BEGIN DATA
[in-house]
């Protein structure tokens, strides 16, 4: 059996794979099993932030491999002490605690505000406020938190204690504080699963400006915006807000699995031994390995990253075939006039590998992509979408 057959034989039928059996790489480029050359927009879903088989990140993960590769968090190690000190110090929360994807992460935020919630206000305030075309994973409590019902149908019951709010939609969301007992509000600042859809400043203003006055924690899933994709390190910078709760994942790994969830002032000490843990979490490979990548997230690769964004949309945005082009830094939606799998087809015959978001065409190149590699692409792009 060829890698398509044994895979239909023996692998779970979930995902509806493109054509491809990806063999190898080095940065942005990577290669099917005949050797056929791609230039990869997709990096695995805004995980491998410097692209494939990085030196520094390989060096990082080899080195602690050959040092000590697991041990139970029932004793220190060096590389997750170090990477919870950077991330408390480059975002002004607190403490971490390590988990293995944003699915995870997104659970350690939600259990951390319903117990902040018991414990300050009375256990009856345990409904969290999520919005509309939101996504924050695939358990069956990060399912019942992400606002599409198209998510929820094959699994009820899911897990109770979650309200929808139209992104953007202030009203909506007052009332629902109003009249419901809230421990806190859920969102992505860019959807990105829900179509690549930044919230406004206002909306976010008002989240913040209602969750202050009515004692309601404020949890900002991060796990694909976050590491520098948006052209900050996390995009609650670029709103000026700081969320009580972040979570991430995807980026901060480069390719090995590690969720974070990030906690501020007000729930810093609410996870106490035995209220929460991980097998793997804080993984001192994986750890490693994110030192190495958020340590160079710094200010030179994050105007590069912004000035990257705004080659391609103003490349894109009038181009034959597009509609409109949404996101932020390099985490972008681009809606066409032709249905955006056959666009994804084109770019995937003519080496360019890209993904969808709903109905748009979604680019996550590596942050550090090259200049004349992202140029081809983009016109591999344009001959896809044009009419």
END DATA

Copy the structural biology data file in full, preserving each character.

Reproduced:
[in-house]
């Protein structure tokens, strides 16, 4: 059996794979099993932030491999002490605690505000406020938190204690504080699963400006915006807000699995031994390995990253075939006039590998992509979408 057959034989039928059996790489480029050359927009879903088989990140993960590769968090190690000190110090929360994807992460935020919630206000305030075309994973409590019902149908019951709010939609969301007992509000600042859809400043203003006055924690899933994709390190910078709760994942790994969830002032000490843990979490490979990548997230690769964004949309945005082009830094939606799998087809015959978001065409190149590699692409792009 060829890698398509044994895979239909023996692998779970979930995902509806493109054509491809990806063999190898080095940065942005990577290669099917005949050797056929791609230039990869997709990096695995805004995980491998410097692209494939990085030196520094390989060096990082080899080195602690050959040092000590697991041990139970029932004793220190060096590389997750170090990477919870950077991330408390480059975002002004607190403490971490390590988990293995944003699915995870997104659970350690939600259990951390319903117990902040018991414990300050009375256990009856345990409904969290999520919005509309939101996504924050695939358990069956990060399912019942992400606002599409198209998510929820094959699994009820899911897990109770979650309200929808139209992104953007202030009203909506007052009332629902109003009249419901809230421990806190859920969102992505860019959807990105829900179509690549930044919230406004206002909306976010008002989240913040209602969750202050009515004692309601404020949890900002991060796990694909976050590491520098948006052209900050996390995009609650670029709103000026700081969320009580972040979570991430995807980026901060480069390719090995590690969720974070990030906690501020007000729930810093609410996870106490035995209220929460991980097998793997804080993984001192994986750890490693994110030192190495958020340590160079710094200010030179994050105007590069912004000035990257705004080659391609103003490349894109009038181009034959597009509609409109949404996101932020390099985490972008681009809606066409032709249905955006056959666009994804084109770019995937003519080496360019890209993904969808709903109905748009979604680019996550590596942050550090090259200049004349992202140029081809983009016109591999344009001959896809044009009419």